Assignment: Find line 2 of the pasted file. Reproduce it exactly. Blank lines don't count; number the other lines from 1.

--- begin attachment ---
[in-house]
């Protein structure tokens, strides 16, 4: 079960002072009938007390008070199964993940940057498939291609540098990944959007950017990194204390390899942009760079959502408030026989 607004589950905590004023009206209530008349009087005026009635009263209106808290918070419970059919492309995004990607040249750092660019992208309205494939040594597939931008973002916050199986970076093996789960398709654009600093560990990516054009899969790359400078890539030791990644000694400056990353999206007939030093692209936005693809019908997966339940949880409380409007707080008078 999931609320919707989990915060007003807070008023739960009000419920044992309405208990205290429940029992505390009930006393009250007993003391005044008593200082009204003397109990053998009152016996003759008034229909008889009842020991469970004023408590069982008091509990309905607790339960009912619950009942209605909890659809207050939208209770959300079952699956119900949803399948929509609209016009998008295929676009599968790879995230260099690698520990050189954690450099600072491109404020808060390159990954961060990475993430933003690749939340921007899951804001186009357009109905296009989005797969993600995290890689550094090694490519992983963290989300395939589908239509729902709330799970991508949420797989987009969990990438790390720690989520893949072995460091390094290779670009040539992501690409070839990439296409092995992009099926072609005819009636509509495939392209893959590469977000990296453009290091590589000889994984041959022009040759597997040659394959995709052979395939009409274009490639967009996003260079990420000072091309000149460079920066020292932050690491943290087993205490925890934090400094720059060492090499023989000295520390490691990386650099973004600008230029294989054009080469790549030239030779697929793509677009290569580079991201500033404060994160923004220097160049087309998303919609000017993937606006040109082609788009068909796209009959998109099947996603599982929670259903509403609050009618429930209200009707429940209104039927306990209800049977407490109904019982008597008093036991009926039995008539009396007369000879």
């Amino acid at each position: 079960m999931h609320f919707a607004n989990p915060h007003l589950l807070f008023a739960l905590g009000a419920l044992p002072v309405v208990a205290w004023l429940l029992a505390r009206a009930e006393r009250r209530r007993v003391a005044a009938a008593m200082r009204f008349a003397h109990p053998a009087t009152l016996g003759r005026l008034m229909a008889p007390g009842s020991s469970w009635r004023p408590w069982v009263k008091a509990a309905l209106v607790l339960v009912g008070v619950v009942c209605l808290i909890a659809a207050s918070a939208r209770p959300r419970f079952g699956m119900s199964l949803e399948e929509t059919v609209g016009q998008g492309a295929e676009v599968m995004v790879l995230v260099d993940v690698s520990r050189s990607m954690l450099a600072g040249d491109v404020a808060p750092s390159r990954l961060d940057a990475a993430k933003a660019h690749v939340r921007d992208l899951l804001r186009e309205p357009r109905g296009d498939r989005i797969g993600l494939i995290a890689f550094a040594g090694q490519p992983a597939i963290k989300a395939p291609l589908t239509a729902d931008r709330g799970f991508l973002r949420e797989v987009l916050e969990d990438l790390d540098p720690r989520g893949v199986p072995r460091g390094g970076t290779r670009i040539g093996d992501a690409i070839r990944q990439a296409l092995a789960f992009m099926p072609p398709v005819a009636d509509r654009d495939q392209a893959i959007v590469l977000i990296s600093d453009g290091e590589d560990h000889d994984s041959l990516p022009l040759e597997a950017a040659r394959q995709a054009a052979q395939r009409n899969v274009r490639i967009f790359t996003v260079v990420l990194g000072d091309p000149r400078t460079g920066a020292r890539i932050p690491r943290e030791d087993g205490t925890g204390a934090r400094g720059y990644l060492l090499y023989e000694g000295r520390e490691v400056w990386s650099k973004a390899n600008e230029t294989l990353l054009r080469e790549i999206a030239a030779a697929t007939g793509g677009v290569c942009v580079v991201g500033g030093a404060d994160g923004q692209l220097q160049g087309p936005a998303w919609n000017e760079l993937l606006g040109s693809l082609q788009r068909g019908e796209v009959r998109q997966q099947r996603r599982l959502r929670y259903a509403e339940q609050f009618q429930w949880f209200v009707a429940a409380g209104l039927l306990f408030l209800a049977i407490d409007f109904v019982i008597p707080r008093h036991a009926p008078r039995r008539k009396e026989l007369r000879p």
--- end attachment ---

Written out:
């Protein structure tokens, strides 16, 4: 079960002072009938007390008070199964993940940057498939291609540098990944959007950017990194204390390899942009760079959502408030026989 607004589950905590004023009206209530008349009087005026009635009263209106808290918070419970059919492309995004990607040249750092660019992208309205494939040594597939931008973002916050199986970076093996789960398709654009600093560990990516054009899969790359400078890539030791990644000694400056990353999206007939030093692209936005693809019908997966339940949880409380409007707080008078 999931609320919707989990915060007003807070008023739960009000419920044992309405208990205290429940029992505390009930006393009250007993003391005044008593200082009204003397109990053998009152016996003759008034229909008889009842020991469970004023408590069982008091509990309905607790339960009912619950009942209605909890659809207050939208209770959300079952699956119900949803399948929509609209016009998008295929676009599968790879995230260099690698520990050189954690450099600072491109404020808060390159990954961060990475993430933003690749939340921007899951804001186009357009109905296009989005797969993600995290890689550094090694490519992983963290989300395939589908239509729902709330799970991508949420797989987009969990990438790390720690989520893949072995460091390094290779670009040539992501690409070839990439296409092995992009099926072609005819009636509509495939392209893959590469977000990296453009290091590589000889994984041959022009040759597997040659394959995709052979395939009409274009490639967009996003260079990420000072091309000149460079920066020292932050690491943290087993205490925890934090400094720059060492090499023989000295520390490691990386650099973004600008230029294989054009080469790549030239030779697929793509677009290569580079991201500033404060994160923004220097160049087309998303919609000017993937606006040109082609788009068909796209009959998109099947996603599982929670259903509403609050009618429930209200009707429940209104039927306990209800049977407490109904019982008597008093036991009926039995008539009396007369000879």